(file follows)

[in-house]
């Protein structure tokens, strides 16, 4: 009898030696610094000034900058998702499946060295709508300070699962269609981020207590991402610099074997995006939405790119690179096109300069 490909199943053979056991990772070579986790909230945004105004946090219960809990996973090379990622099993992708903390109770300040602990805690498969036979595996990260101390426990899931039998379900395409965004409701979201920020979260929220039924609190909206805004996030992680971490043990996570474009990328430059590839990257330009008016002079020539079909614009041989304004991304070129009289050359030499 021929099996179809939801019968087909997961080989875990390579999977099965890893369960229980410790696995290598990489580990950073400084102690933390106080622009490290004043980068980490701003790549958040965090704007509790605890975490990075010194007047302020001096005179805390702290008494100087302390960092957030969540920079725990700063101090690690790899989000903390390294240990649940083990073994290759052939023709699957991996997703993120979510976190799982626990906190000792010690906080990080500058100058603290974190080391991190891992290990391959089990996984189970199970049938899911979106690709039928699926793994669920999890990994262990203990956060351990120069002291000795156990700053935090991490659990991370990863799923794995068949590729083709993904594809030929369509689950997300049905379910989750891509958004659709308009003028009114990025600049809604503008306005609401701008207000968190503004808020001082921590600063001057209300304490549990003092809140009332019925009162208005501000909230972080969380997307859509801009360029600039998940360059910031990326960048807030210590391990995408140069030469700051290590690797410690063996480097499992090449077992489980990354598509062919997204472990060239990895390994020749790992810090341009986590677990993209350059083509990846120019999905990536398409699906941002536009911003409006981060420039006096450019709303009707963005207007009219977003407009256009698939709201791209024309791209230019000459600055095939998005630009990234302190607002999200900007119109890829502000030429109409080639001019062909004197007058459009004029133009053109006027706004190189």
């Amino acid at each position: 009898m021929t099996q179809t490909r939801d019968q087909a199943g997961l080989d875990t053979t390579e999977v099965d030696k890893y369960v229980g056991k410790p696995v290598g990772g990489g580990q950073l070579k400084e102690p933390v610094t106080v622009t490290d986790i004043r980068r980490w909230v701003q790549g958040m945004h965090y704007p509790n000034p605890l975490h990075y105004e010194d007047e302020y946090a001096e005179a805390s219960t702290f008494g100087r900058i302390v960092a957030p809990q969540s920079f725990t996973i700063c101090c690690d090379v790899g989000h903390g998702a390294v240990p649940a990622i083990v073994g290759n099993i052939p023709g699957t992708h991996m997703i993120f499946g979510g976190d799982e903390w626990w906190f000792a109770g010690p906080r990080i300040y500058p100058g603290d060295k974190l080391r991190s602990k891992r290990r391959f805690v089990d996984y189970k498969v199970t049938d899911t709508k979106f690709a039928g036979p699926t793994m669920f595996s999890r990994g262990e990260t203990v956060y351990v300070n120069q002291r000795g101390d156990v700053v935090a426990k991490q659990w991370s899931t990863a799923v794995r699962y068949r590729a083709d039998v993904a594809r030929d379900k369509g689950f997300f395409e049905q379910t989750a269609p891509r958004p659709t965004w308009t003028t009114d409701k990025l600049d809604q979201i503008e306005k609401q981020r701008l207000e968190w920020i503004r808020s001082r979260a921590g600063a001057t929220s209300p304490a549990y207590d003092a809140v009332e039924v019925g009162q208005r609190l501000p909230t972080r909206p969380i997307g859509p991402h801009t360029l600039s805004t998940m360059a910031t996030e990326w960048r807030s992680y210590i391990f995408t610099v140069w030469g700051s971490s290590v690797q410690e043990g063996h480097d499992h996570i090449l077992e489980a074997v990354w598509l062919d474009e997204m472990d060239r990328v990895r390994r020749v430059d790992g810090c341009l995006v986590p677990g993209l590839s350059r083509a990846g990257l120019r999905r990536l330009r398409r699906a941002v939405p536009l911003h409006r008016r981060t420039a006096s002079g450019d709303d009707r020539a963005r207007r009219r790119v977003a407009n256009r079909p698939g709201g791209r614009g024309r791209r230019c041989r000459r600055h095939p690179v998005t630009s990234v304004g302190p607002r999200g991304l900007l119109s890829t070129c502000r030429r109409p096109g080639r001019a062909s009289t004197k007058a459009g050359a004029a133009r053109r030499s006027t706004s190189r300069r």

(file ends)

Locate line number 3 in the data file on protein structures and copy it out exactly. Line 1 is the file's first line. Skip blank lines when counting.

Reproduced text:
């Amino acid at each position: 009898m021929t099996q179809t490909r939801d019968q087909a199943g997961l080989d875990t053979t390579e999977v099965d030696k890893y369960v229980g056991k410790p696995v290598g990772g990489g580990q950073l070579k400084e102690p933390v610094t106080v622009t490290d986790i004043r980068r980490w909230v701003q790549g958040m945004h965090y704007p509790n000034p605890l975490h990075y105004e010194d007047e302020y946090a001096e005179a805390s219960t702290f008494g100087r900058i302390v960092a957030p809990q969540s920079f725990t996973i700063c101090c690690d090379v790899g989000h903390g998702a390294v240990p649940a990622i083990v073994g290759n099993i052939p023709g699957t992708h991996m997703i993120f499946g979510g976190d799982e903390w626990w906190f000792a109770g010690p906080r990080i300040y500058p100058g603290d060295k974190l080391r991190s602990k891992r290990r391959f805690v089990d996984y189970k498969v199970t049938d899911t709508k979106f690709a039928g036979p699926t793994m669920f595996s999890r990994g262990e990260t203990v956060y351990v300070n120069q002291r000795g101390d156990v700053v935090a426990k991490q659990w991370s899931t990863a799923v794995r699962y068949r590729a083709d039998v993904a594809r030929d379900k369509g689950f997300f395409e049905q379910t989750a269609p891509r958004p659709t965004w308009t003028t009114d409701k990025l600049d809604q979201i503008e306005k609401q981020r701008l207000e968190w920020i503004r808020s001082r979260a921590g600063a001057t929220s209300p304490a549990y207590d003092a809140v009332e039924v019925g009162q208005r609190l501000p909230t972080r909206p969380i997307g859509p991402h801009t360029l600039s805004t998940m360059a910031t996030e990326w960048r807030s992680y210590i391990f995408t610099v140069w030469g700051s971490s290590v690797q410690e043990g063996h480097d499992h996570i090449l077992e489980a074997v990354w598509l062919d474009e997204m472990d060239r990328v990895r390994r020749v430059d790992g810090c341009l995006v986590p677990g993209l590839s350059r083509a990846g990257l120019r999905r990536l330009r398409r699906a941002v939405p536009l911003h409006r008016r981060t420039a006096s002079g450019d709303d009707r020539a963005r207007r009219r790119v977003a407009n256009r079909p698939g709201g791209r614009g024309r791209r230019c041989r000459r600055h095939p690179v998005t630009s990234v304004g302190p607002r999200g991304l900007l119109s890829t070129c502000r030429r109409p096109g080639r001019a062909s009289t004197k007058a459009g050359a004029a133009r053109r030499s006027t706004s190189r300069r």